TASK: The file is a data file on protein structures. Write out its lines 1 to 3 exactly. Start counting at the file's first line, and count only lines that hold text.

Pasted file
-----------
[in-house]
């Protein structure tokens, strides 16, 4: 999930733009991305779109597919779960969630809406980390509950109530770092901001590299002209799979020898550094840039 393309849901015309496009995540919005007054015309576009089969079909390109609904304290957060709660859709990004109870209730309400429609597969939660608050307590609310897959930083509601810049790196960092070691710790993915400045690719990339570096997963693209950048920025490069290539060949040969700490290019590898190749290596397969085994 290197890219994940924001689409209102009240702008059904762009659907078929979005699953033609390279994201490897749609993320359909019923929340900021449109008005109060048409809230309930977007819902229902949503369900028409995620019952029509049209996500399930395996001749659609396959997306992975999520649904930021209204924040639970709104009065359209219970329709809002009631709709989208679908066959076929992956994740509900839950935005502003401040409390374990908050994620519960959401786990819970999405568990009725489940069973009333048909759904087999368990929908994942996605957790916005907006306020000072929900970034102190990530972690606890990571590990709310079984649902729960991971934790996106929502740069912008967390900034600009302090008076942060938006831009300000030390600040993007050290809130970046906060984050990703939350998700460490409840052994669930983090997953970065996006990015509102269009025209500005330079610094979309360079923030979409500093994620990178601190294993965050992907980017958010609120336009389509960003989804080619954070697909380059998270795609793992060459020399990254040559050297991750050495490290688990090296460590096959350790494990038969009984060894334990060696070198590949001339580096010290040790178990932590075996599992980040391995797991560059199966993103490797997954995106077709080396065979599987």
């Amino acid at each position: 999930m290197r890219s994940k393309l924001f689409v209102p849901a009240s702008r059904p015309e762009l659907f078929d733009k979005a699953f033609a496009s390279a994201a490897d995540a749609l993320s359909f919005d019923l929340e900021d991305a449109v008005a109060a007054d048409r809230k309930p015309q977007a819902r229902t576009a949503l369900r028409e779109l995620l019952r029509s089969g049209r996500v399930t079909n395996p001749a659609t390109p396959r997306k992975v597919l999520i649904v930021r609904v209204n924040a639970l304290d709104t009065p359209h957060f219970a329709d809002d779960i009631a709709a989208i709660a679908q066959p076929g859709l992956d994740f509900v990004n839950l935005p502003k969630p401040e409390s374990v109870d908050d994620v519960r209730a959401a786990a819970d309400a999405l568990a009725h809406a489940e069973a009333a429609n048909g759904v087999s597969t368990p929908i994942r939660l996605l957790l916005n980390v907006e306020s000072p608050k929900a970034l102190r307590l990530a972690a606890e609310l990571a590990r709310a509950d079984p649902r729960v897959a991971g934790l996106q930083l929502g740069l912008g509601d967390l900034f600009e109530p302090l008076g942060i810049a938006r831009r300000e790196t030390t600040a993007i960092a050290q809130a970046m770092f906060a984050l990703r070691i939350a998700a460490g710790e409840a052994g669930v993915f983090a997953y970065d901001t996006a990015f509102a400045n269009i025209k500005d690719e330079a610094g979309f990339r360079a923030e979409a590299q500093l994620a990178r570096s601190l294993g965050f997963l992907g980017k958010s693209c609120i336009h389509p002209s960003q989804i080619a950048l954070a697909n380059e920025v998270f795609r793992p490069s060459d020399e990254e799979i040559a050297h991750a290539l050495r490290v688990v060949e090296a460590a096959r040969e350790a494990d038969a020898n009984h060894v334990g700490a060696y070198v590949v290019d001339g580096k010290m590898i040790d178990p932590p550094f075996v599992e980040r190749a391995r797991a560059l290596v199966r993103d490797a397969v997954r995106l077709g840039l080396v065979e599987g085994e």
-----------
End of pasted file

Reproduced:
[in-house]
């Protein structure tokens, strides 16, 4: 999930733009991305779109597919779960969630809406980390509950109530770092901001590299002209799979020898550094840039 393309849901015309496009995540919005007054015309576009089969079909390109609904304290957060709660859709990004109870209730309400429609597969939660608050307590609310897959930083509601810049790196960092070691710790993915400045690719990339570096997963693209950048920025490069290539060949040969700490290019590898190749290596397969085994 290197890219994940924001689409209102009240702008059904762009659907078929979005699953033609390279994201490897749609993320359909019923929340900021449109008005109060048409809230309930977007819902229902949503369900028409995620019952029509049209996500399930395996001749659609396959997306992975999520649904930021209204924040639970709104009065359209219970329709809002009631709709989208679908066959076929992956994740509900839950935005502003401040409390374990908050994620519960959401786990819970999405568990009725489940069973009333048909759904087999368990929908994942996605957790916005907006306020000072929900970034102190990530972690606890990571590990709310079984649902729960991971934790996106929502740069912008967390900034600009302090008076942060938006831009300000030390600040993007050290809130970046906060984050990703939350998700460490409840052994669930983090997953970065996006990015509102269009025209500005330079610094979309360079923030979409500093994620990178601190294993965050992907980017958010609120336009389509960003989804080619954070697909380059998270795609793992060459020399990254040559050297991750050495490290688990090296460590096959350790494990038969009984060894334990060696070198590949001339580096010290040790178990932590075996599992980040391995797991560059199966993103490797997954995106077709080396065979599987």
């Amino acid at each position: 999930m290197r890219s994940k393309l924001f689409v209102p849901a009240s702008r059904p015309e762009l659907f078929d733009k979005a699953f033609a496009s390279a994201a490897d995540a749609l993320s359909f919005d019923l929340e900021d991305a449109v008005a109060a007054d048409r809230k309930p015309q977007a819902r229902t576009a949503l369900r028409e779109l995620l019952r029509s089969g049209r996500v399930t079909n395996p001749a659609t390109p396959r997306k992975v597919l999520i649904v930021r609904v209204n924040a639970l304290d709104t009065p359209h957060f219970a329709d809002d779960i009631a709709a989208i709660a679908q066959p076929g859709l992956d994740f509900v990004n839950l935005p502003k969630p401040e409390s374990v109870d908050d994620v519960r209730a959401a786990a819970d309400a999405l568990a009725h809406a489940e069973a009333a429609n048909g759904v087999s597969t368990p929908i994942r939660l996605l957790l916005n980390v907006e306020s000072p608050k929900a970034l102190r307590l990530a972690a606890e609310l990571a590990r709310a509950d079984p649902r729960v897959a991971g934790l996106q930083l929502g740069l912008g509601d967390l900034f600009e109530p302090l008076g942060i810049a938006r831009r300000e790196t030390t600040a993007i960092a050290q809130a970046m770092f906060a984050l990703r070691i939350a998700a460490g710790e409840a052994g669930v993915f983090a997953y970065d901001t996006a990015f509102a400045n269009i025209k500005d690719e330079a610094g979309f990339r360079a923030e979409a590299q500093l994620a990178r570096s601190l294993g965050f997963l992907g980017k958010s693209c609120i336009h389509p002209s960003q989804i080619a950048l954070a697909n380059e920025v998270f795609r793992p490069s060459d020399e990254e799979i040559a050297h991750a290539l050495r490290v688990v060949e090296a460590a096959r040969e350790a494990d038969a020898n009984h060894v334990g700490a060696y070198v590949v290019d001339g580096k010290m590898i040790d178990p932590p550094f075996v599992e980040r190749a391995r797991a560059l290596v199966r993103d490797a397969v997954r995106l077709g840039l080396v065979e599987g085994e």